If the verbal attacks on journalists and on media, made by the most powerful people (including the President) in the country as well as the pressures from the Prime Minister do not stop, I am afraid that Croatia is moving in the direction of Hungary, Poland and Slovenia regarding media lack of freedom. This certainly is not the path of Europe, but the path of autocracy.
The thought that someone has been looking into, investigating, and monitoring peoples’ lives on social media for years is frightening. It is even more frightening when the "observers" are members of the largest political parties.
Both sides will benefit from a mediation process led by an international expert team, which would be an integral part of the EU SAA process and enriched with dialogue facilitation experts who are well versed in the work and documents of the UN, CoE and OSCE. Both the Bulgarian and Macedonian sides have shown a deep lack of diplomatic sentiment and skill and they would additionally benefit from intensive training on negotiation skills, negotiation preparation, strategic planning, effective communication, conflict analysis, reconciliation methodologies and other topics that need to be identified in the needs assessment.
The text is a response to the blog "On unifying around our common history - Tsar Samuil erga omnes (II)" by Naum Kajchev, published on May 21, 2021.
Ognen Vangelov and Ljupco Risteski
We consider that the theses represented by Mr. N. Kajchev contribute precisely to the increase and strengthening of the conflict between the two peoples and states. The theses and the approach of Mr. N. Kajchev contribute to new difficult-to-bridge misunderstandings between future generations of Bulgarians and Macedonians.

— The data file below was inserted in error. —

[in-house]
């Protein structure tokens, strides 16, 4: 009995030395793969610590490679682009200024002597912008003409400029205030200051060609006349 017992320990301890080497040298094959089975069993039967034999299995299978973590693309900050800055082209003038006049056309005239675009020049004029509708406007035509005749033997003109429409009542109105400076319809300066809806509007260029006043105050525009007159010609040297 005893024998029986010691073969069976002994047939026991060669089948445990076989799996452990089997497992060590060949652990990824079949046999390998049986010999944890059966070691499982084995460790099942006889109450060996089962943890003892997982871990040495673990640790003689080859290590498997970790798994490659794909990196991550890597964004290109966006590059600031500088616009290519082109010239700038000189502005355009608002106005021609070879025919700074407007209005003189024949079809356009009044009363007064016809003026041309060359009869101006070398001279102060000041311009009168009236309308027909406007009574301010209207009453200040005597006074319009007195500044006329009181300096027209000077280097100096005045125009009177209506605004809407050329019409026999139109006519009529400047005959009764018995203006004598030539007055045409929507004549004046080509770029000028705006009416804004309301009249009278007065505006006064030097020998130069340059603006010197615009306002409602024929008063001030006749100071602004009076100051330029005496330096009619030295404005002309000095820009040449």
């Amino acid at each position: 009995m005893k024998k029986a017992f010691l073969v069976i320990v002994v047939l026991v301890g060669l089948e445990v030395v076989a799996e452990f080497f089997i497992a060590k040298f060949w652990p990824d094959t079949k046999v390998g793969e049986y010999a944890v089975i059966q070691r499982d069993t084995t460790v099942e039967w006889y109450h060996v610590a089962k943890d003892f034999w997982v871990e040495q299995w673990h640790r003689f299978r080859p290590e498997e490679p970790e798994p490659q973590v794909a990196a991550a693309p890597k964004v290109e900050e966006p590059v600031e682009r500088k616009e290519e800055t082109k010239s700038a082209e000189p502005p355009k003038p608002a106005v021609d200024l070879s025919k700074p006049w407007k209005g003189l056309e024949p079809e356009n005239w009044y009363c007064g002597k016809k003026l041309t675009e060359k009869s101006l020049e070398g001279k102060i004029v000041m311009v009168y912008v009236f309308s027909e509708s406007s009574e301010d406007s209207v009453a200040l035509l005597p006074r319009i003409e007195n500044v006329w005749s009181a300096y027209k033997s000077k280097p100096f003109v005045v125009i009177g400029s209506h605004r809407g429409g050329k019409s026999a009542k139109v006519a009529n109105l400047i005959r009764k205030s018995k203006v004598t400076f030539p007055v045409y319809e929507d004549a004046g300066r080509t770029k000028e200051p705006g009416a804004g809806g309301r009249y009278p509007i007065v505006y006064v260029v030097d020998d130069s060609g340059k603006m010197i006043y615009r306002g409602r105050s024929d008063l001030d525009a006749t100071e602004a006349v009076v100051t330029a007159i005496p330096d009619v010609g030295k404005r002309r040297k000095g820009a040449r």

The European idea is based on overcoming the contradictions of the past, on emphasizing things that are common and unifying. No one today has exclusivity over the state of Prince Boris the Baptizer and St. Clement of Ohrid; of Tsar Simeon and St. Naum of Ohrid; of Tsar Samuil and John of Debar and their traditions that are partly preserved by the Byzantine emperor Basil II.
Jason Deegan and Felix Amelung
With corruption we should worry less on how we fare against the neighbours and focus instead on how to ensure the necessary infrastructure by way of institutions is put in place to actually investigate incidents of corruption.
The pandemic marked its first anniversary a few weeks ago. Covid-19 exposed systemic problems in the health system of Kosovo and other institutional branches. While the high number of positive cases and deaths made the headlines, the government declarations that they have secured hundreds of thousands dozes of vaccines were full of hope, if it were to be true.